The nation's oldest bank, The Bank of New York, has agreed to pay $38 million in fines and adopt reforms to end a long-running federal investigation into fraud and money laundering, prosecutors said Tuesday.
In exchange, U.S. Attorney Roslynn Mauskopf of Brooklyn and U.S. Attorney Michael Garcia of Manhattan said they would not prosecute the bank for failing to enforce federally mandated anti-money laundering measures and other banking rules.
The agreement stems largely from an international scheme that U.S. authorities said involved $7 billion in illicit transfers from Russia in the late 1990s. The case resulted in a Bank of New York executive and her husband pleading guilty in 2000 to money laundering.
The bank will be required to forfeit $26 million to the government and $12 million to victims of fraud. It also will adopt reforms that will be monitored by an outside examiner for the next three years.
Mauskopf and Garcia said in a statement that as part of the agreement the bank admitted some of its officers intentionally deceived federal regulators by purposely failing to disclose evidence of crimes by customers and employees, as required by a previous agreement with the Federal Reserve Bank of New York. The result was at least $18 million in losses to victims, they said.
"Banks occupy a pivotal position of trust," Mauskopf said. "When that position of trust is knowingly violated at the highest levels of a financial institution, as happened here, fraud and other crimes continue unabated, victims suffer staggering losses and the integrity of our financial systems is seriously undermined."
Officials at the Bank of New York, founded in 1784, said they had already implemented many of the reforms, and had previously set aside $38 million to avoid any impact on future earnings.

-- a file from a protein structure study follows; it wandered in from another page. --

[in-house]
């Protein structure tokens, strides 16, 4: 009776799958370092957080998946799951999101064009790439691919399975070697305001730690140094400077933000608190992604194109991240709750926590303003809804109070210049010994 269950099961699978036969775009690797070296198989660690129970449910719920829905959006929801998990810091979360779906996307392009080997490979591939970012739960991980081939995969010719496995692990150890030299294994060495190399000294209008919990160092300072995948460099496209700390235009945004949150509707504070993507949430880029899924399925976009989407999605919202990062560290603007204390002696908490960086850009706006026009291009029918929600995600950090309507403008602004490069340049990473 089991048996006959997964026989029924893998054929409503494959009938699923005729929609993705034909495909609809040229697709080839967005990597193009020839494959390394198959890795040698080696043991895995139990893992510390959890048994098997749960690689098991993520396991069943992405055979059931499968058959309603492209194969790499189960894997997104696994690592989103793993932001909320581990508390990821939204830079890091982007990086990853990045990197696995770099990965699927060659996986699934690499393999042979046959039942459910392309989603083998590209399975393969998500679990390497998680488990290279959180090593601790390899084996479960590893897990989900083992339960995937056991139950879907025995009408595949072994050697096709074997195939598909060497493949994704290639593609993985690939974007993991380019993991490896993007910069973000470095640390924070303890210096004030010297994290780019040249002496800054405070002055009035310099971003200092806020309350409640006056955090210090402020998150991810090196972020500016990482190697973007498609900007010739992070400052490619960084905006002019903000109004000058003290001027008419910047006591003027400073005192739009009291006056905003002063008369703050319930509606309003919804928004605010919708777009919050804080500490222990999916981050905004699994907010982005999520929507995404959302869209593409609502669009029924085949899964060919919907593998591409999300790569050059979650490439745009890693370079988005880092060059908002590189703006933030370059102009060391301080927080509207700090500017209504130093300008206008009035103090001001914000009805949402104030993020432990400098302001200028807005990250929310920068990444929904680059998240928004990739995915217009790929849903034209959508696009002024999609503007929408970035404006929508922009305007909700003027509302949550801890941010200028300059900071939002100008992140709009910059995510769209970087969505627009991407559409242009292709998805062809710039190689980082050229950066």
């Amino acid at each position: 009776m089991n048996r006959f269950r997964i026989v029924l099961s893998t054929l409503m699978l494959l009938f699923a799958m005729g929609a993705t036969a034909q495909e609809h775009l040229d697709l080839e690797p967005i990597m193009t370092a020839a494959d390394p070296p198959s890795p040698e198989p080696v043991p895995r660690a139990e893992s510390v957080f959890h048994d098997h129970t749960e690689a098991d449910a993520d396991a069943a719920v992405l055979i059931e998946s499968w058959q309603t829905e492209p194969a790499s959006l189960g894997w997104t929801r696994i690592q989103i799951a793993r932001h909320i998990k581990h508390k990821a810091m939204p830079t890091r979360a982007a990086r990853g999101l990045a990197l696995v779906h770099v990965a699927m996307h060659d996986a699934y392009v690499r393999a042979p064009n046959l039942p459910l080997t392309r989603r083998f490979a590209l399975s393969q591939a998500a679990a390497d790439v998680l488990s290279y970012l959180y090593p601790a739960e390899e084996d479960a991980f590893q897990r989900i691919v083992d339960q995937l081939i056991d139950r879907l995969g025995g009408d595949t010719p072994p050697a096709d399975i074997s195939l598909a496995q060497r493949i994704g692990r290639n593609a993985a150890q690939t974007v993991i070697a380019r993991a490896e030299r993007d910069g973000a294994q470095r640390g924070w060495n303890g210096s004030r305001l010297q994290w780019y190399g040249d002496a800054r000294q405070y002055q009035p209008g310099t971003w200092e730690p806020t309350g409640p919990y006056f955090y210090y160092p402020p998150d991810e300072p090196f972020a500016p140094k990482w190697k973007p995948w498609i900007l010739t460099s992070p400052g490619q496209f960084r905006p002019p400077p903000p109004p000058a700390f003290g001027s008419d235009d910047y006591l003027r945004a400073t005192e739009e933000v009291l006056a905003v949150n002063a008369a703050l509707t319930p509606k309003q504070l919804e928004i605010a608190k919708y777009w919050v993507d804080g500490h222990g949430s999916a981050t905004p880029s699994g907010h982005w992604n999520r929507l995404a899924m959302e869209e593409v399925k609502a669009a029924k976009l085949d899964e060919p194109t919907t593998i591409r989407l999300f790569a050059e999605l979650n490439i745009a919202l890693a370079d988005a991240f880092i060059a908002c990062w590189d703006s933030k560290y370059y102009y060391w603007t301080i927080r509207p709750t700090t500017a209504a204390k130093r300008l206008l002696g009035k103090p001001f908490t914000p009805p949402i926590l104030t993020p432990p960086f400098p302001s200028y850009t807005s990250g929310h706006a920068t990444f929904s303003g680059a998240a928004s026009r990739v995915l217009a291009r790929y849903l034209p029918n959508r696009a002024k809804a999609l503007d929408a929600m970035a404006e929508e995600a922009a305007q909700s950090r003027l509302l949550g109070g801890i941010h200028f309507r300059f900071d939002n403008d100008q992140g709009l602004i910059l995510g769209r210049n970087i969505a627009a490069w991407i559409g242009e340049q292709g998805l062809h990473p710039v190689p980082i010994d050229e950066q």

"We are satisfied that reaching this agreement is in the best interest of the company and all our constituents," said Thomas A. Renyi, chairman and chief executive officer of The Bank of New York Company, Inc. "We are taking the right steps in today's environment to ensure sound business practices."
In a 2000 case in federal court in Manhattan, Lucy Edwards, the bank's former Eastern European Division vice president, and her husband, Peter Berlin, said they helped Moscow bankers launder billions to avoid taxes and conceal the money's connection to crimes _ including money used as ransom for a kidnapping in Russia.
A separate investigation in Brooklyn uncovered a multimillion dollar scheme by a Bank of New York branch manager to arrange fraudulent loans for a Long Island company that financed the leasing of medical equipment. Seven people, including the manager, have been convicted on charges including making false statements.